No. A bias is the difference between a behavior and a model of what that behavior should be or what is supposedly correct. JDM research doesn’t need to compare behavior to what it should be. Furthermore, comparing behavior to “correct” norms can be short-sighted as norms are subjective and constantly evolving. For instance, it used to be considered normatively incorrect to violate expected value. But demonstrations like the St. Petersburg Paradox caused people to appreciate that expected value is not a reasonable norm. Instead of insisting that everyone was biased, thinkers like Daniel Bernoulli changed the norm. Now we don’t think of it as a bias to go against expected value and have turned our attention to describing the risky choices people take with models like Prospect Theory and many others.

Lastly, studies showing that organisms exhibit near optimal decision behavior (i.e., no deviation from a norm on average) are clearly JDM studies, even though they don’t identify biases.


JDM lies at the intersection of mathematical psychology and economics. From its origins, it has been centrally concerned with the comparison of human decisions with normative models of decision making, mostly those from economics. One might object that JDM researchers often come from management, marketing, and accounting, too. True, but those are really subfields of economics that have branched out on their own. (Source: me, a former marketing professor).

Here is a graph that shows the JDM society membership by field:

Source: The representative reviewers project for the SJDM conference


No, at its core, JDM is mathematical / cognitive psychology and economics. The early notable JDMers were mathematical and cognitive psychologists who were finding fault in the prevailing economic model. Amos Tversky was a mathematical psychologist and Daniel Kahneman was a perception researcher when the field took off. Clyde Coombs, Ward Edwards, Dave Krantz and Robyn Dawes all had mathematical psychology affiliations at Michigan. Lola Lopes credits cognitive psychology for shaping her thinking. Gerd Gigerenzer wrote two theses on mathematical psychology. The list of SJDM past presidents comprises mostly cognitive psychologists. Core JDM research is about formal models (or standards as Baron calls them) including risk, utility, uncertainty, probability, and logic, which are core topics in economics and mathematical psychology.  Social psychology, which has been defined as “the study of the manner in which the personality, attitudes, motivations, and behavior of the individual influence and are influenced by social groups”, is clearly something else.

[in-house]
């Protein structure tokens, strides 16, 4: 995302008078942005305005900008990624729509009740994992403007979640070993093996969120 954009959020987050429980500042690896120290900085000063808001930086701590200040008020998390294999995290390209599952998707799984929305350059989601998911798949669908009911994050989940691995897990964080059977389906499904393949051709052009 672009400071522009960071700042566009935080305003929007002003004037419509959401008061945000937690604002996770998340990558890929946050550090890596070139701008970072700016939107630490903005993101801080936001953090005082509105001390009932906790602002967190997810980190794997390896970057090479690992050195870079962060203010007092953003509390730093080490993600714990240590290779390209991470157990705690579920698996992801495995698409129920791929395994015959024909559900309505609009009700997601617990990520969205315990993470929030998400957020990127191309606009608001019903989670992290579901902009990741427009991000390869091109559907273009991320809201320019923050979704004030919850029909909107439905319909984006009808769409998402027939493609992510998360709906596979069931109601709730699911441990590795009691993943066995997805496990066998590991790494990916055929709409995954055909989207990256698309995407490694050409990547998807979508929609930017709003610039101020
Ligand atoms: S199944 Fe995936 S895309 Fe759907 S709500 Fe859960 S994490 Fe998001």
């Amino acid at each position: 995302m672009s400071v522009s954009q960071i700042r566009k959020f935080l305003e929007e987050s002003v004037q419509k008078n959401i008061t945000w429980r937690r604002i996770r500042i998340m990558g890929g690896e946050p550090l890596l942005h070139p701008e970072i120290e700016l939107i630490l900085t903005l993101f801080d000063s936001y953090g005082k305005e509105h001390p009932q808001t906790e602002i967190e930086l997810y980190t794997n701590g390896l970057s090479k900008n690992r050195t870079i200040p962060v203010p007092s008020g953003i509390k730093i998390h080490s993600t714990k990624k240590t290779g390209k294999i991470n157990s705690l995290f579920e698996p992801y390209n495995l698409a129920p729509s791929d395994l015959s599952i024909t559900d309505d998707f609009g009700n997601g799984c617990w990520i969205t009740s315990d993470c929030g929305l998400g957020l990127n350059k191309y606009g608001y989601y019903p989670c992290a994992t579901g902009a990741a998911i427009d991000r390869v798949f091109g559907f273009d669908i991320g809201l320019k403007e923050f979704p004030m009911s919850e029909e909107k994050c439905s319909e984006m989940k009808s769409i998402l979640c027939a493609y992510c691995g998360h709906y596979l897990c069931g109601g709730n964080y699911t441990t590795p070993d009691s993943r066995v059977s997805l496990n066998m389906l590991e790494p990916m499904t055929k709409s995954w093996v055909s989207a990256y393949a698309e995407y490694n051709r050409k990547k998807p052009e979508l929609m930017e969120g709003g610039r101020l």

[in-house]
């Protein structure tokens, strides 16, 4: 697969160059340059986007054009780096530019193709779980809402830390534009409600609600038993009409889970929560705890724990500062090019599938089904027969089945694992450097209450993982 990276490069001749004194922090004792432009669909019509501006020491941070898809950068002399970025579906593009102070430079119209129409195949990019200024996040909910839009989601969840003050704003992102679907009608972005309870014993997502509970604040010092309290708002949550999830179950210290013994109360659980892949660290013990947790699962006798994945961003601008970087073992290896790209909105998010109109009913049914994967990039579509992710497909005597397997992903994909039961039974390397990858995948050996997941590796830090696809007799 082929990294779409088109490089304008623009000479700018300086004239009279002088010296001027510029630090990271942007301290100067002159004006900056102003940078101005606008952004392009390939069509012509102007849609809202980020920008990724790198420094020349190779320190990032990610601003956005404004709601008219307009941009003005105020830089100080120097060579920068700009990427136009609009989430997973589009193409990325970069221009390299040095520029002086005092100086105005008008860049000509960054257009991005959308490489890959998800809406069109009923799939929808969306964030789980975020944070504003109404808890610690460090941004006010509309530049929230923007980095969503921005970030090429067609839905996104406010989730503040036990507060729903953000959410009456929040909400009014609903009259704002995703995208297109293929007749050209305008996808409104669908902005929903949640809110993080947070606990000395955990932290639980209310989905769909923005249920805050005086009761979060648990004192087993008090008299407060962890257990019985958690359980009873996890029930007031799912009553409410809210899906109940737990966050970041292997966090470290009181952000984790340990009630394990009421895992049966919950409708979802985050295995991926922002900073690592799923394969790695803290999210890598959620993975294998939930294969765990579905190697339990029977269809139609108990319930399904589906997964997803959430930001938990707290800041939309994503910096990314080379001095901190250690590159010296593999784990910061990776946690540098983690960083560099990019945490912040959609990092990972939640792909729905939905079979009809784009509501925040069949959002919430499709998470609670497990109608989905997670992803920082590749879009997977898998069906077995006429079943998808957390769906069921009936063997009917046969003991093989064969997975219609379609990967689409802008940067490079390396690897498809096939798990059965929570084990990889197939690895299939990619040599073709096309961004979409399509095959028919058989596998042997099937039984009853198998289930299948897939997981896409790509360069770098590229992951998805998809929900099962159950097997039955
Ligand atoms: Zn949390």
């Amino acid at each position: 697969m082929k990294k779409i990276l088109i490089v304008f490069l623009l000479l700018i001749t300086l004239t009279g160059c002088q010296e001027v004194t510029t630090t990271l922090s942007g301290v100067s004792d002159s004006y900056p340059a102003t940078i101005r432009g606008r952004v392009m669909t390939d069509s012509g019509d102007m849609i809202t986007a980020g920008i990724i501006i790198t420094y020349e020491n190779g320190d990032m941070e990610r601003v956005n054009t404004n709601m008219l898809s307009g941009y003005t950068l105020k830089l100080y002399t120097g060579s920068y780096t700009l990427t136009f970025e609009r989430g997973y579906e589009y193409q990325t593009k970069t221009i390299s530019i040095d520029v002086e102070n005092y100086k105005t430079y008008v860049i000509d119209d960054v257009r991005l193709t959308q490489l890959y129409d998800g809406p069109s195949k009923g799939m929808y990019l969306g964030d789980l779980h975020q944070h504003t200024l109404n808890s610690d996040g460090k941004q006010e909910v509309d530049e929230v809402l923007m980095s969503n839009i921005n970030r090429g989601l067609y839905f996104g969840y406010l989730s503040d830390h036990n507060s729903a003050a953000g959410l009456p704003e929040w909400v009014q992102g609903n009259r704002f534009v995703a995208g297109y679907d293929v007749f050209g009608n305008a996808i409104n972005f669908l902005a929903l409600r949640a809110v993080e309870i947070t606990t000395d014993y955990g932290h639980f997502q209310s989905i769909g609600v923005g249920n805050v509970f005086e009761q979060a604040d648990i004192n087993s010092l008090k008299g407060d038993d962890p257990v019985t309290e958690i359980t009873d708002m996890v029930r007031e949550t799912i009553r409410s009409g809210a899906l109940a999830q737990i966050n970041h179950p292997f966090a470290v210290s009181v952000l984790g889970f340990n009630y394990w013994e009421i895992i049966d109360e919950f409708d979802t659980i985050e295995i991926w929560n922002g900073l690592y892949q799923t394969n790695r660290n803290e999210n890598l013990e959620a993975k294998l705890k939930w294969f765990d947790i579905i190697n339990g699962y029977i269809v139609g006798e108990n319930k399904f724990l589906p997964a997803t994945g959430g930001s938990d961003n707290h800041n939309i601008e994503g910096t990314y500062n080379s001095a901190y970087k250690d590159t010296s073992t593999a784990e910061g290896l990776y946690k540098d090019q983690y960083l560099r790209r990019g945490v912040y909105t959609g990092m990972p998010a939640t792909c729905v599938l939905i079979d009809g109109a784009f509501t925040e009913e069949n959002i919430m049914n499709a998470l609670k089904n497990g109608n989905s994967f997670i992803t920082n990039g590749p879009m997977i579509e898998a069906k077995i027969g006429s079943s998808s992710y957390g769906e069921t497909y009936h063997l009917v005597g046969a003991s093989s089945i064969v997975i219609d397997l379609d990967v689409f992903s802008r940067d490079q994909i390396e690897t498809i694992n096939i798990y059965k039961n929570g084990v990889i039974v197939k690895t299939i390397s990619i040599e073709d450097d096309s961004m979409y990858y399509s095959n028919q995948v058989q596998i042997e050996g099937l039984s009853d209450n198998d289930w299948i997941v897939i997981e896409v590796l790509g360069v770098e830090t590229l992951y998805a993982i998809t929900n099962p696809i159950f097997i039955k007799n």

Words that are much more common in decision-making than in social psychology (Rate per 10,000 words)
Words that are much more common in social psychology than in decision-making (Rate per 10,000 words)

The differences are apparent when you compare the kinds of topics studied (as judged by word frequencies in a JDM conference program and a social psychology conference called Society for Personality and Social Psychology (SPSP)).

This isn’t to say there isn’t an intersection between JDM and social psychology. Many social psychologists are interested in Judgment and Decision Making. There’s an active JDM pre-conference at a massive social psychology conference called SPSP. Group decision making, for example is a growing topic within JDM that surely fits in as social psychology topic. But on the main, the elevator pitch for JDM is cognitive psychology meets economics.

This post is partially based on a couple of posts on Decision Science News: